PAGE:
The first set of figures for the year from HMRC show that there were 0.8 per cent more residential property transactions in January than in December.
This adds up to a total of 101,170 properties transacted when seasonally adjusted, which is some 1.3 per cent higher than the number recorded a year ago.
Zoopla’s Richard Donnell, research and insight director, says: “The background for housing sales remains broadly positive with employment levels hitting record highs, continued low mortgage rates and growth in first-time buyer numbers. Market forces have impacted sales volumes in south eastern England and this is acting as a drag on overall residential transaction volumes.
“The annual increase in property transactions … is a reflection that, despite increased uncertainty, households continue to make decisions to buy and sell property. Our analysis shows mortgaged home owners accounting for 71 per cent of sales, up from 61 per cent in 2015 when investors and cash buyers were more prolific.”
Jeremy Leaf, the north London estate agent and former RICS residential chairman, says that the HMRC figures reflect what he and others see on the ground: “Buyers are cautious and sellers reluctant to make significant reductions. Yet there is no sign of any major corrections in the market, even though sales are harder to negotiate and taking longer to complete. Looking ahead, we do anticipate seeing more signs of release of pent-up demand when hopefully political and economic uncertainty reduces a little.”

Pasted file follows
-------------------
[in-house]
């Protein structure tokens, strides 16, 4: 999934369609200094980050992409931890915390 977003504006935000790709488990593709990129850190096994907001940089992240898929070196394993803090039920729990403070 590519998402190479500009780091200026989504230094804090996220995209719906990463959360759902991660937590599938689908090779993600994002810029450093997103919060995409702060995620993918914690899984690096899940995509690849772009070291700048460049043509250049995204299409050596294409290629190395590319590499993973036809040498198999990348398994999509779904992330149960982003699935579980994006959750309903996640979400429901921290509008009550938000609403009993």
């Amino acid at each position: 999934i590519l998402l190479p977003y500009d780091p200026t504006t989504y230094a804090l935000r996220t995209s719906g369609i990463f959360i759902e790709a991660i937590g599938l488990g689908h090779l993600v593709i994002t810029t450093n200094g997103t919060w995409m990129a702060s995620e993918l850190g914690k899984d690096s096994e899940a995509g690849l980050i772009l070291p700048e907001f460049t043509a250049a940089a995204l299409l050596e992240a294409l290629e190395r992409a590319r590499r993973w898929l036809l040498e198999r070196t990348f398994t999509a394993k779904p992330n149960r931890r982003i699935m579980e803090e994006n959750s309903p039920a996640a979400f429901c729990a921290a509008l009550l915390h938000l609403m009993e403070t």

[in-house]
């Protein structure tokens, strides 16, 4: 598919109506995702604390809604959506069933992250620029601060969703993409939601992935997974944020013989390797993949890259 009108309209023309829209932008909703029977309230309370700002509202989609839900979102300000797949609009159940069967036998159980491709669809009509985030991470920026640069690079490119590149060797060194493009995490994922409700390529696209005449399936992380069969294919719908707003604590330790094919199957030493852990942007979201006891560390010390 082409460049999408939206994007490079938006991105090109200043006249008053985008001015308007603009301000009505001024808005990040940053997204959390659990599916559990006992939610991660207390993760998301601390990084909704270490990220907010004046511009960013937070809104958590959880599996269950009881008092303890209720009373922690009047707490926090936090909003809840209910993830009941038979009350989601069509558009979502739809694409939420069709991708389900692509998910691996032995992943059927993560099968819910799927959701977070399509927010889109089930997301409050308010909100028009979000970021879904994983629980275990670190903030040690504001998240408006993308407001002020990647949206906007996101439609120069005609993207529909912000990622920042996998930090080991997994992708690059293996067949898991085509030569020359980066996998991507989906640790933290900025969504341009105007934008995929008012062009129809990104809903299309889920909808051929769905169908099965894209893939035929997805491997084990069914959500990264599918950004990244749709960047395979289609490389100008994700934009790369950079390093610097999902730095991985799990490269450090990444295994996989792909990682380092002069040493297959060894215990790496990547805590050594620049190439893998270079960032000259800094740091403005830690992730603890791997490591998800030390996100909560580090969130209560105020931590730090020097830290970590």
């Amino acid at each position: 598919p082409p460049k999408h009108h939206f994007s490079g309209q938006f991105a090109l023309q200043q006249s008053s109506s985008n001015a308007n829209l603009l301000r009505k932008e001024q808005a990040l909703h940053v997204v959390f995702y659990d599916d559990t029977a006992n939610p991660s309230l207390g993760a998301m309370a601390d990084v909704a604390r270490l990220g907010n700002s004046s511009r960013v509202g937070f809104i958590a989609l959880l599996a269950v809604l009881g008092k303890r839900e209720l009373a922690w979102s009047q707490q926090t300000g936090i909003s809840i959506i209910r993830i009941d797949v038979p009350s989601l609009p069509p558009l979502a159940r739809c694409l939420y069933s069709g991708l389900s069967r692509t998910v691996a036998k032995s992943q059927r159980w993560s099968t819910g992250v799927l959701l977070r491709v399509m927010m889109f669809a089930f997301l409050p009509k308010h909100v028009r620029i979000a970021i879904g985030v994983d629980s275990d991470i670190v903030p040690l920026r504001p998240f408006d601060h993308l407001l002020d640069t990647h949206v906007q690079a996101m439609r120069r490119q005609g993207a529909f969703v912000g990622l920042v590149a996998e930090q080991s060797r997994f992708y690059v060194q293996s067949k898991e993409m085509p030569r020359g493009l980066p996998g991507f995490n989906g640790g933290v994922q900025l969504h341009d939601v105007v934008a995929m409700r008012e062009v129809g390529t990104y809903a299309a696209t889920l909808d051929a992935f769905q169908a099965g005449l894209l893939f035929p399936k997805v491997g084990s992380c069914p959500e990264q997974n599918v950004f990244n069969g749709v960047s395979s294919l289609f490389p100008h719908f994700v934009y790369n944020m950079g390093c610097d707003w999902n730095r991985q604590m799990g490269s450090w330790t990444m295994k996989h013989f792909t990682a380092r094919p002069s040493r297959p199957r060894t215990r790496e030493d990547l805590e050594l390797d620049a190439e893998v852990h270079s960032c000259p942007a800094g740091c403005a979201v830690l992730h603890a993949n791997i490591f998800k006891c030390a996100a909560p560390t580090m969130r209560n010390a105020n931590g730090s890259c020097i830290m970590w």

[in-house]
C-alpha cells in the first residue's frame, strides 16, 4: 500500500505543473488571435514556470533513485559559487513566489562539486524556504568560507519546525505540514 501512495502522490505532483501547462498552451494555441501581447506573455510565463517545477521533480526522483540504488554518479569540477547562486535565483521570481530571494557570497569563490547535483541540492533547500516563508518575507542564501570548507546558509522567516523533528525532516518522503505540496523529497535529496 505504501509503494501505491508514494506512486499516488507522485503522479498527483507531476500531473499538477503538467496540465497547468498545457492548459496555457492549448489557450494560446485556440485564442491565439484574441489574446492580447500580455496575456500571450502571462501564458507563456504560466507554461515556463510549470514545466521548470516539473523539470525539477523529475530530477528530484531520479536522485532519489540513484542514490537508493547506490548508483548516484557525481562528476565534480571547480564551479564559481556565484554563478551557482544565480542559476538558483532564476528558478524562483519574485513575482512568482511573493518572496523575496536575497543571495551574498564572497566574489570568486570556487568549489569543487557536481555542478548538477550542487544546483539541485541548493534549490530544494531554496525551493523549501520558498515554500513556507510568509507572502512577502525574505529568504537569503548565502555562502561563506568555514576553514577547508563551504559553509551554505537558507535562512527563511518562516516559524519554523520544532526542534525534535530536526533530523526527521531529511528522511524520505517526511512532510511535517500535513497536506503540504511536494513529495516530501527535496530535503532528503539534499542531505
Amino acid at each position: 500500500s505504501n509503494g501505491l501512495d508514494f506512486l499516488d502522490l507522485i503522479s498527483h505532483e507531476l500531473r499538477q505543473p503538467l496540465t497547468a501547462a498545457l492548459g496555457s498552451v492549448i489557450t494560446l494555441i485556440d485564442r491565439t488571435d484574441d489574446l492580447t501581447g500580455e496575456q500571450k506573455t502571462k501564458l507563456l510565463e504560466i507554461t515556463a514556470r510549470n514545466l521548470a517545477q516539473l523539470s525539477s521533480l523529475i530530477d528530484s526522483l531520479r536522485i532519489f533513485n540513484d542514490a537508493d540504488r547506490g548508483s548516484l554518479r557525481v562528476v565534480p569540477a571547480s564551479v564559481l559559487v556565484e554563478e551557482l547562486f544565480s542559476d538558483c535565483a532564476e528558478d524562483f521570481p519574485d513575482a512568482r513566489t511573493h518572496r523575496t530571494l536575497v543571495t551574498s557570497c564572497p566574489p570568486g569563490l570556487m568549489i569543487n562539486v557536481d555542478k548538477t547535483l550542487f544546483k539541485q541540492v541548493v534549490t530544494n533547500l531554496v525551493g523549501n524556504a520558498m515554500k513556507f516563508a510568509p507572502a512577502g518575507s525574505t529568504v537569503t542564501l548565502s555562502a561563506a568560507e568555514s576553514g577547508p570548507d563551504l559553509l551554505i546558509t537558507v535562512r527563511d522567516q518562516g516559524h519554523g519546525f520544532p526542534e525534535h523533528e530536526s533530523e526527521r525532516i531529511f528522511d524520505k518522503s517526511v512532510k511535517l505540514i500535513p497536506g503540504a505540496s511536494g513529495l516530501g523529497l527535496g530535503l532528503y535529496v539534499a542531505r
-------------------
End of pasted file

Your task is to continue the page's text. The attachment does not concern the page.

Another agent - Will Tremlett, senior associate at UK Sotheby’s International Realty - says: “There is no denying that the property market is highly susceptible to external political and economic factors, and considering we are already facing a tumultuous year of political change the government really needs to think carefully about its proposal to introduce an additional one per cent stamp duty for overseas buyers.”
And according to Jonathan Harris, director of mortgage broker Anderson Harris, the market is holding up better than many expected: “As we near some [Brexit] resolution one way or another, this will be a huge help and may finally persuade those putting decisions on hold to take the plunge. On the lending front, Swap rates have dipped on the back of suggestions that interest rates may be held or cut in the event of a no-deal Brexit in order to boost the economy.”